Yesterday Anson and I went in for the 20-week sonogram of this little thing growing in my belly. We wanted to know two things from this day:
- What kind of baby is this? Boy baby or Girl baby?
- Does everything look all right? 10 toes, 10 fingers, 1 brain, etc.?
So after a short 3-hour wait in the aptly titled waiting room, we finally got in. We got our first answer immediately.
This baby is a boy baby.
I was actually shocked to hear this. Roan has been so certain about the baby being a girl that I just thought he knew something I didn’t know, and believed it myself. And then I was relieved. I know I would have loved a girl so much. But I’m familiar with having a boy, I feel confident in my boy raising techniques, and as my sister Lori pointed out, the Real Estate factor is a better deal with a boy. Meaning in NYC, it’s much harder to find a decent 3 bedroom than a 2 bedroom and 2 boys = shared room for life! HA! I love that we have another little boy on the way. Roan has totally switched allegiances as well, and has been kissing my belly and saying, “Hello brother, I’m your brother!” over and over. I can’t get enough of that.
The second question, however, was a little more complicated. The technician let a, “Hmmmmm” out at one point, which made me suspicious and then when a doctor entered a room and they started with the whispers I went into full-on red alert. Finally, they spoke to Anson and me: this baby boy’s kidneys are showing up brighter than they should on the ultrasound, indicating that he has Multicystic Kidneys.
The doctor explained a few things to Anson and me, and then introduced us to the genetic counselor (a woman who really could not have been more comforting.) She explained that this is not a diagnosis, but something that needs to be looked at more closely. She drew pictures, gave us brochures, and emphasized that all the functions that healthy kidneys need to do are being done, which is a very positive sign.
Still, we’re being sent to a specialist clinic at Columbia Hospital, sponsored by the March of Dimes. May I just be a drama queen and say that being sent anywhere sponsored by the March of Dimes when you’re pregnant is a little crazy-making? They are an awesome organization, but one that I would prefer not to need. I want to not need any help for this baby because that means that something scary could be happening. On the other side, though, on the realistic side, I am lucky that that and I live in NYC this facility is available. Apparently I’ll go through a battery of tests with this little man-child, tests that aren’t really available elsewhere with a very comprehensive look at what is happening, and will have more information and a more global look at what to expect.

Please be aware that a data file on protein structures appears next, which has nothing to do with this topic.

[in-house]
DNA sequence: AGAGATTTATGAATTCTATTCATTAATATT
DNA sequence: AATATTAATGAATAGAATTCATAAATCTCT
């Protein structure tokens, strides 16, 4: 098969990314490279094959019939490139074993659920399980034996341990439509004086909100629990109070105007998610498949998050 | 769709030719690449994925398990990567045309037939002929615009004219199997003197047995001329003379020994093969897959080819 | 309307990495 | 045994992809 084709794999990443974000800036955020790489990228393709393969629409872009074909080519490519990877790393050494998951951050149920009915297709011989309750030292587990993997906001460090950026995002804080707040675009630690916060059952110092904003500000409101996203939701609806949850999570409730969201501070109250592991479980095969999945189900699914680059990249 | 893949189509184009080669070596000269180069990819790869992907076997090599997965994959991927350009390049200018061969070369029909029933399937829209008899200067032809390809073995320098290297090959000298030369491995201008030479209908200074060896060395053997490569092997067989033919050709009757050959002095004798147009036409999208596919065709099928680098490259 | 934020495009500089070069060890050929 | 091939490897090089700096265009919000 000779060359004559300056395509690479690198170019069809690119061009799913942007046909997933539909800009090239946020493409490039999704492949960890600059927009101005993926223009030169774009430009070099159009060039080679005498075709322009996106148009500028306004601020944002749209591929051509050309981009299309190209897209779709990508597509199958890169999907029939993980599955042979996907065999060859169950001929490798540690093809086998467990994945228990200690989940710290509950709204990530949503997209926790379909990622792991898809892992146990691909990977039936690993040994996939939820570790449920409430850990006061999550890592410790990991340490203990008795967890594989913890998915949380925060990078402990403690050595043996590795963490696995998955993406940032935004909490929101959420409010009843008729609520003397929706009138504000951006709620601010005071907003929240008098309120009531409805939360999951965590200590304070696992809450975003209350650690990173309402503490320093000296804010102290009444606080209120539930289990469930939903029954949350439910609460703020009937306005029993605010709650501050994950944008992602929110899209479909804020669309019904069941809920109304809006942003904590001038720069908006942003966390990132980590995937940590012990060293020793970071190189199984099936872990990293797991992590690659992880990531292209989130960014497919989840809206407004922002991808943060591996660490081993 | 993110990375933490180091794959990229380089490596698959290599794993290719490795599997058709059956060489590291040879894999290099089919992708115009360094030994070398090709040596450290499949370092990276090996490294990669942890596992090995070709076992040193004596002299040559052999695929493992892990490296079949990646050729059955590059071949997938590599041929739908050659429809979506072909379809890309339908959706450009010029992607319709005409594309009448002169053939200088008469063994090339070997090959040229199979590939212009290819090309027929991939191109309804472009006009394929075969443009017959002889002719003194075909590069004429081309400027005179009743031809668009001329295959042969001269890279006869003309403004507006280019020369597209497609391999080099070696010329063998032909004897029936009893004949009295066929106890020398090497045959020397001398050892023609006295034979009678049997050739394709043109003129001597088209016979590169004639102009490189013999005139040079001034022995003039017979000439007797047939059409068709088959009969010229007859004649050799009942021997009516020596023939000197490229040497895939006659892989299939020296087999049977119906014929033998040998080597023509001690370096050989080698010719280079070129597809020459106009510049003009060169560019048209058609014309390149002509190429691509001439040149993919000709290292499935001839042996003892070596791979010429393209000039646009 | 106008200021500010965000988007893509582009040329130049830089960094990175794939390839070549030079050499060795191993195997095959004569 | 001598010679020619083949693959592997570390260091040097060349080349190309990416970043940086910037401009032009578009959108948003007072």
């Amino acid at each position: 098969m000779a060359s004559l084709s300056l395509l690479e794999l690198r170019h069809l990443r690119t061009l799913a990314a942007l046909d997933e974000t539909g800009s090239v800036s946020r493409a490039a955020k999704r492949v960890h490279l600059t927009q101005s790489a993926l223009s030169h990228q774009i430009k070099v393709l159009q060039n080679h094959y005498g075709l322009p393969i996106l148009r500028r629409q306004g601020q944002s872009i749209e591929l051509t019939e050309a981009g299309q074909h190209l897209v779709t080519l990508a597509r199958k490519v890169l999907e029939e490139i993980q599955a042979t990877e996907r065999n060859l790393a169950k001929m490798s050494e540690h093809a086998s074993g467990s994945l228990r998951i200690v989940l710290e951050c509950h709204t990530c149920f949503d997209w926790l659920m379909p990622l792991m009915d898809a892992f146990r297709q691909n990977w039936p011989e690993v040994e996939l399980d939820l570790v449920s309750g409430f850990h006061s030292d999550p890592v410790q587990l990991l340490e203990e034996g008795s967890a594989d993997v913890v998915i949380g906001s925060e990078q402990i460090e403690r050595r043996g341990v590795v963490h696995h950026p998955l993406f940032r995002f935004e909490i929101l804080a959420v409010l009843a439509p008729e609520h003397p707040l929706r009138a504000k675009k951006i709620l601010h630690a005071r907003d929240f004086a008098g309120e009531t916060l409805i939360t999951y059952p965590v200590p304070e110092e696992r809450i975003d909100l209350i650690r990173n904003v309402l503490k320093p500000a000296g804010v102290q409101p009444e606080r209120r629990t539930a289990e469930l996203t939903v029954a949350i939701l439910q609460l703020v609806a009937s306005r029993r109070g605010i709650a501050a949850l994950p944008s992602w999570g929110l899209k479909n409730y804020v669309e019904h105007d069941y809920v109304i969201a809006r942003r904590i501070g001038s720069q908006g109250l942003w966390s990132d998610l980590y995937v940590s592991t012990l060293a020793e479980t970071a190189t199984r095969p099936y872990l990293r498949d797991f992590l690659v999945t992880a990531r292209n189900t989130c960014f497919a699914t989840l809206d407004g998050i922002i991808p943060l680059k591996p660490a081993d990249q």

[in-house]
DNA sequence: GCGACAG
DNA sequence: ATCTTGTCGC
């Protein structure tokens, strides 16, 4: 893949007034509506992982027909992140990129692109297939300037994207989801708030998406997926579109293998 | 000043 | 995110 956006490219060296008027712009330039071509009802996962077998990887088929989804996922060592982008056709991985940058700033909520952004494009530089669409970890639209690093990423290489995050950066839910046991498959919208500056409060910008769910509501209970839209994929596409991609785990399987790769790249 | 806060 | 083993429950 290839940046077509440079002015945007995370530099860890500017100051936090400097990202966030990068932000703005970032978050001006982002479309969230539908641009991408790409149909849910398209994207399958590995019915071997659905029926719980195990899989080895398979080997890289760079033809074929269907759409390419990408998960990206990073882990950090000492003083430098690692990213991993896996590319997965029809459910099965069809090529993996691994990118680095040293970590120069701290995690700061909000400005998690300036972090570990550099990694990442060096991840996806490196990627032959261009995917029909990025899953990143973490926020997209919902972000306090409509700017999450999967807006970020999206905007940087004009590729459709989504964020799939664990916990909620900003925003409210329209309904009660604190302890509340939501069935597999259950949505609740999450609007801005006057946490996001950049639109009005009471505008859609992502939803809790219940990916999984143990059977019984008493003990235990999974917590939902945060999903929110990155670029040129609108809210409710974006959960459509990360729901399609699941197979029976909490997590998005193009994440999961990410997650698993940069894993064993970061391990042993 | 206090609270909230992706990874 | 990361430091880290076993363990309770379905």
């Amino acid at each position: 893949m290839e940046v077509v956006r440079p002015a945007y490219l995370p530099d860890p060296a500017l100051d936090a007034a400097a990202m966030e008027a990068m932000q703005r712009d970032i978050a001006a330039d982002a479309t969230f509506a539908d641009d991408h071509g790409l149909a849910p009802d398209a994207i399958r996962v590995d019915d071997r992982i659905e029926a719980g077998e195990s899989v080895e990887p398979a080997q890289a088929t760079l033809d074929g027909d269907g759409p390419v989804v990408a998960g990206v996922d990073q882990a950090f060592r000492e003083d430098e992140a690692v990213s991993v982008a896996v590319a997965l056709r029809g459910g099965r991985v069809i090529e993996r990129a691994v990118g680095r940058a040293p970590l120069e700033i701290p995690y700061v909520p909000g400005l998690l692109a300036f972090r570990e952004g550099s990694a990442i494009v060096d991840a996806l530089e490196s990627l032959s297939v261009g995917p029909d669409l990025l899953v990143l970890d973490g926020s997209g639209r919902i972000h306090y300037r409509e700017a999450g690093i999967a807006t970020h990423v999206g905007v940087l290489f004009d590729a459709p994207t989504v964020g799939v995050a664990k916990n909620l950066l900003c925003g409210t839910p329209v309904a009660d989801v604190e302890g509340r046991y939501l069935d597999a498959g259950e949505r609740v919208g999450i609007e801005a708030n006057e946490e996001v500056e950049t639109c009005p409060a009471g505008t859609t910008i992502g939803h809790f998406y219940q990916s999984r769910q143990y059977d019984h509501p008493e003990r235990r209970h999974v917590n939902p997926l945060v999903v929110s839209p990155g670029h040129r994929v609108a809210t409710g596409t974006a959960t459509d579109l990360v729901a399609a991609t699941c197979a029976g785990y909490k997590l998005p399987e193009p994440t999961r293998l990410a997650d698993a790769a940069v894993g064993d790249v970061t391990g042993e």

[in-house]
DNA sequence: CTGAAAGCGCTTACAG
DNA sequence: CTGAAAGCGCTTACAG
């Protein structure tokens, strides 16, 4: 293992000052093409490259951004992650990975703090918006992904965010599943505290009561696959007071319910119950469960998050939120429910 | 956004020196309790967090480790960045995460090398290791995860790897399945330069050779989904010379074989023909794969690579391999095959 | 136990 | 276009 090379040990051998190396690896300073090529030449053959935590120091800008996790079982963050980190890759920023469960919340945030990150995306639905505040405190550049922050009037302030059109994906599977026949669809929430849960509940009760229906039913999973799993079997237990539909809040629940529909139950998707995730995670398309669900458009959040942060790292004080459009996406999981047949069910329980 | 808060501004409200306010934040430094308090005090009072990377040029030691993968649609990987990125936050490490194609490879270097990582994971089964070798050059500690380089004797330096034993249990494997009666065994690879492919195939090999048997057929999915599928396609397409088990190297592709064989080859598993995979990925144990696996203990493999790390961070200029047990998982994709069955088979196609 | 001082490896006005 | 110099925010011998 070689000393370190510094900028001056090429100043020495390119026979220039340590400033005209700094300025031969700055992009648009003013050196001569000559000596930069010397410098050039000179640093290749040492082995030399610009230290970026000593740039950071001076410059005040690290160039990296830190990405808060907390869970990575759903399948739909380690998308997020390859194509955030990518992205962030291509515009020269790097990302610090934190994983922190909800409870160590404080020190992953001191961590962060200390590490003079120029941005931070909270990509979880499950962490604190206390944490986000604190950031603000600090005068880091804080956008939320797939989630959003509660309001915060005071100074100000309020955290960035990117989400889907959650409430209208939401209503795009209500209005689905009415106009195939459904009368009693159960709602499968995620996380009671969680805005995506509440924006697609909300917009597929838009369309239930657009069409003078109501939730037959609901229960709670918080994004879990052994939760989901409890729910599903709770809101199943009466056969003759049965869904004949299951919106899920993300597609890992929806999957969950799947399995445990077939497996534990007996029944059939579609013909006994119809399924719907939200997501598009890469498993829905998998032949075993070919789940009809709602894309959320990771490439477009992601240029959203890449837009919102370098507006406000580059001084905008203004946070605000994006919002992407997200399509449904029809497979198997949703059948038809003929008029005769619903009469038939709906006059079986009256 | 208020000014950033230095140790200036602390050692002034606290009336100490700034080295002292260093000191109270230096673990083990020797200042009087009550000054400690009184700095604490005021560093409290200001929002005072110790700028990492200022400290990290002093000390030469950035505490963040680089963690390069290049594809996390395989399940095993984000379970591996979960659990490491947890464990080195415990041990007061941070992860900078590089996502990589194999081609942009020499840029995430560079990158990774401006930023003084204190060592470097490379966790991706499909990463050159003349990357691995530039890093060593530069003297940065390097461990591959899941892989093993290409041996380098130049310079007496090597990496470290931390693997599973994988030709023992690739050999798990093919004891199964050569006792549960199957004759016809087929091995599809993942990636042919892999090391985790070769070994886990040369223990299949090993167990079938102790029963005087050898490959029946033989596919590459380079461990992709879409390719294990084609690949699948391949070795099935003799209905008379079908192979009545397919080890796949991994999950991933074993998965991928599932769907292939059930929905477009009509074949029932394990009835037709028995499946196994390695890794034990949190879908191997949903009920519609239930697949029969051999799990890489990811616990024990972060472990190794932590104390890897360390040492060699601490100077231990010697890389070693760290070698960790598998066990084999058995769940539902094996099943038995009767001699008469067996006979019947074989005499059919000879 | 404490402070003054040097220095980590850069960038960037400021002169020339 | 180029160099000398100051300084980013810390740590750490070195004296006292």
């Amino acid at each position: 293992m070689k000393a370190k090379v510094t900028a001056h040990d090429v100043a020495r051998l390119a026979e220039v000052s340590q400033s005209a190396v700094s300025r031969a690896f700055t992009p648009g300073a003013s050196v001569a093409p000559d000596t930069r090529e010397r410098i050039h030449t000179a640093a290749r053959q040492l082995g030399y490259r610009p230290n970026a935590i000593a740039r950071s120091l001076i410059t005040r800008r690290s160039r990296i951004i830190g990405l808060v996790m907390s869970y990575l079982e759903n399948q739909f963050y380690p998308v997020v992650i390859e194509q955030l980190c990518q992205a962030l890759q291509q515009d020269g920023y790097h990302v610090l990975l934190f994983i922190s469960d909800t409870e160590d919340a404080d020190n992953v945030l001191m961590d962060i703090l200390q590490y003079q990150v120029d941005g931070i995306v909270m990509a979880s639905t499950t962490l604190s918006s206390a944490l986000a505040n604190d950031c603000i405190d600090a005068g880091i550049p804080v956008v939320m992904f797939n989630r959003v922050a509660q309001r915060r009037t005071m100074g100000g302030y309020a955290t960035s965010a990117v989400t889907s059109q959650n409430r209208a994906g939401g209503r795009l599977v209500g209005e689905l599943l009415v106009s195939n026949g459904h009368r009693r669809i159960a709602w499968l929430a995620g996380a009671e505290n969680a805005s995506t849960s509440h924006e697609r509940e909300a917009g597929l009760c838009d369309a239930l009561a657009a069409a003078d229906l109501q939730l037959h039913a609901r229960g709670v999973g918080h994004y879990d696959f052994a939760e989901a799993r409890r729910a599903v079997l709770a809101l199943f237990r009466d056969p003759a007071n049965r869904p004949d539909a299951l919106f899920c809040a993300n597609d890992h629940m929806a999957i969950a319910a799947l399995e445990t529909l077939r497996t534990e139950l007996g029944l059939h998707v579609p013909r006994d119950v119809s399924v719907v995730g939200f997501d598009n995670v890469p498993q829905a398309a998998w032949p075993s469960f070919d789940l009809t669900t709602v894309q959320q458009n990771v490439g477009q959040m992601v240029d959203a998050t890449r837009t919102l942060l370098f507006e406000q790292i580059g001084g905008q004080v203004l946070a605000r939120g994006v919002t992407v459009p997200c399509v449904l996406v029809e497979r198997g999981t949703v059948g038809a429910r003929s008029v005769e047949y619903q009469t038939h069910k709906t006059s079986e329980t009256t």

And so now, where am I in my head? Truthfully, I felt shaken up like crazy after leaving the doctor yesterday. It wasn’t what I wanted and shouldn’t I always get what I want? I lashed out at Anson for not supporting me in the way I wanted to be supported, then felt guilty, then felt angry at Anson again because I didn’t want to feel guilty. Poor guy had to turn to a glass of milk and a plate of cookies to get through my storms. But then I had talks with my sisters and mother and started to get my head around the reality, rather than the could-be’s. I was reminded that there have been many kidney problems with my sister Kellene’s children, which have been easily remedied. These were the kind of problems that are remarkably similar to what the doctors were talking about yesterday. I was reminded that in nature, things are usually fine, because that’s how things run. I was told about friends who have had similar problems diagnosed with their children at 20-week sonograms, which turned out to be nothing. I was receiving texts, emails, and voicemails from my army of girlfriends with congratulations and support which reminded me of my biggest source of comfort – I have almost endless resources for help, love, reassurance, empathy, sympathy, support and hand holding.
And so. I have a baby boy on the way. My husband loves me, and is excited for this boy to get here. My 5-year-old son is a superstar rock star who cannot wait to teach someone to pee in the potty. I am surrounded by love, an amazing network of friends, and have access to the medical resources I need. Which means one thing: everything is as it should be, and life is good.